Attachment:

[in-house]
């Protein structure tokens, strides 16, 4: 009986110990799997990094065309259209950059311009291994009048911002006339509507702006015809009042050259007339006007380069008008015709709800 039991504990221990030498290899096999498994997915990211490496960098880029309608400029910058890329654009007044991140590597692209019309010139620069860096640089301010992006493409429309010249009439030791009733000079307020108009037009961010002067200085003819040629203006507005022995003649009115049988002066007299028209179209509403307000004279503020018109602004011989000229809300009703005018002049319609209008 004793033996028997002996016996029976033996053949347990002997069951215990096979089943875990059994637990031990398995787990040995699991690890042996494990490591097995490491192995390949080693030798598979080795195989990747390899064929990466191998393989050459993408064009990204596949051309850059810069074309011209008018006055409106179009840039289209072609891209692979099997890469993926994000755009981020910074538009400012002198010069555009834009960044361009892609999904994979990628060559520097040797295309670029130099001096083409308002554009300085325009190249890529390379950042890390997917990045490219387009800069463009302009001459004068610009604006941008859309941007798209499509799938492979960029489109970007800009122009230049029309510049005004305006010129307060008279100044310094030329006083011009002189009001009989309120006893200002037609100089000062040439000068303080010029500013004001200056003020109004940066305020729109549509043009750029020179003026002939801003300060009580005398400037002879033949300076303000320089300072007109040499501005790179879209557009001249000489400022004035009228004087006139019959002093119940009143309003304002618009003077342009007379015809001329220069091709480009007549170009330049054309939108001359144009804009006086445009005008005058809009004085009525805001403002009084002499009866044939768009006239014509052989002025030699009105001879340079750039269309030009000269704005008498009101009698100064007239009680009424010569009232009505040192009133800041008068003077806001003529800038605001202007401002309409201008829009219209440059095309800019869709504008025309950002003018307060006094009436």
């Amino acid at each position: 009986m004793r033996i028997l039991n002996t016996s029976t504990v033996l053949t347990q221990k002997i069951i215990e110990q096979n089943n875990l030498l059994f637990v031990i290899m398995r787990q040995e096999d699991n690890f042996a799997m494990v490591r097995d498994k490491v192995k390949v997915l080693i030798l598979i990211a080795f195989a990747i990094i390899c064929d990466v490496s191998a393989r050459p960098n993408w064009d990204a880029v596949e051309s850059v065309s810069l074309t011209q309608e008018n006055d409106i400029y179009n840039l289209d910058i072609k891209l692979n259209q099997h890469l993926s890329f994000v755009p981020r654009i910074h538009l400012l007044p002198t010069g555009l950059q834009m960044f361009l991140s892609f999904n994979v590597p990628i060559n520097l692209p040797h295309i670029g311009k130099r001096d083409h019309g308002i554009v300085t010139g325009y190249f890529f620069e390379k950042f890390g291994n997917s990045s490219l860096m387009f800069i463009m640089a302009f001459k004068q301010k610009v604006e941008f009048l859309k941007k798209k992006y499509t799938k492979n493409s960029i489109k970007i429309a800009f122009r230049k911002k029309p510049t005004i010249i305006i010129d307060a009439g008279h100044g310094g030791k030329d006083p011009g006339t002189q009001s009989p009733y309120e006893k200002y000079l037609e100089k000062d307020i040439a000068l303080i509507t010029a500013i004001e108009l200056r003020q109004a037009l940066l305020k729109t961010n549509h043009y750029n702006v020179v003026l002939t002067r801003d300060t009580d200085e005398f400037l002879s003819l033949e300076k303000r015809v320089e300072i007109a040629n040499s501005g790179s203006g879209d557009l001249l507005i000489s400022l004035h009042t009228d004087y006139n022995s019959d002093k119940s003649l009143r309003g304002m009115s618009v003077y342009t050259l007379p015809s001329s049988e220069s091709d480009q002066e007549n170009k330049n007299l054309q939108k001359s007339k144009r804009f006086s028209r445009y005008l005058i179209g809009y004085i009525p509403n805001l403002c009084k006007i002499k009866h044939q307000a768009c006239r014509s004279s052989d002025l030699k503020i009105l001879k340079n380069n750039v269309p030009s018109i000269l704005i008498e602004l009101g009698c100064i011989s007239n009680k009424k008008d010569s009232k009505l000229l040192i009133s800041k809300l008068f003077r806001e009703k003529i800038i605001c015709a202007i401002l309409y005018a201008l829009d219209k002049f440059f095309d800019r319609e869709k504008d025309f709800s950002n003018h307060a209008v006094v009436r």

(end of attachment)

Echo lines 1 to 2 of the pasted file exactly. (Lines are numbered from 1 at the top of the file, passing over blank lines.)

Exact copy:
[in-house]
């Protein structure tokens, strides 16, 4: 009986110990799997990094065309259209950059311009291994009048911002006339509507702006015809009042050259007339006007380069008008015709709800 039991504990221990030498290899096999498994997915990211490496960098880029309608400029910058890329654009007044991140590597692209019309010139620069860096640089301010992006493409429309010249009439030791009733000079307020108009037009961010002067200085003819040629203006507005022995003649009115049988002066007299028209179209509403307000004279503020018109602004011989000229809300009703005018002049319609209008 004793033996028997002996016996029976033996053949347990002997069951215990096979089943875990059994637990031990398995787990040995699991690890042996494990490591097995490491192995390949080693030798598979080795195989990747390899064929990466191998393989050459993408064009990204596949051309850059810069074309011209008018006055409106179009840039289209072609891209692979099997890469993926994000755009981020910074538009400012002198010069555009834009960044361009892609999904994979990628060559520097040797295309670029130099001096083409308002554009300085325009190249890529390379950042890390997917990045490219387009800069463009302009001459004068610009604006941008859309941007798209499509799938492979960029489109970007800009122009230049029309510049005004305006010129307060008279100044310094030329006083011009002189009001009989309120006893200002037609100089000062040439000068303080010029500013004001200056003020109004940066305020729109549509043009750029020179003026002939801003300060009580005398400037002879033949300076303000320089300072007109040499501005790179879209557009001249000489400022004035009228004087006139019959002093119940009143309003304002618009003077342009007379015809001329220069091709480009007549170009330049054309939108001359144009804009006086445009005008005058809009004085009525805001403002009084002499009866044939768009006239014509052989002025030699009105001879340079750039269309030009000269704005008498009101009698100064007239009680009424010569009232009505040192009133800041008068003077806001003529800038605001202007401002309409201008829009219209440059095309800019869709504008025309950002003018307060006094009436």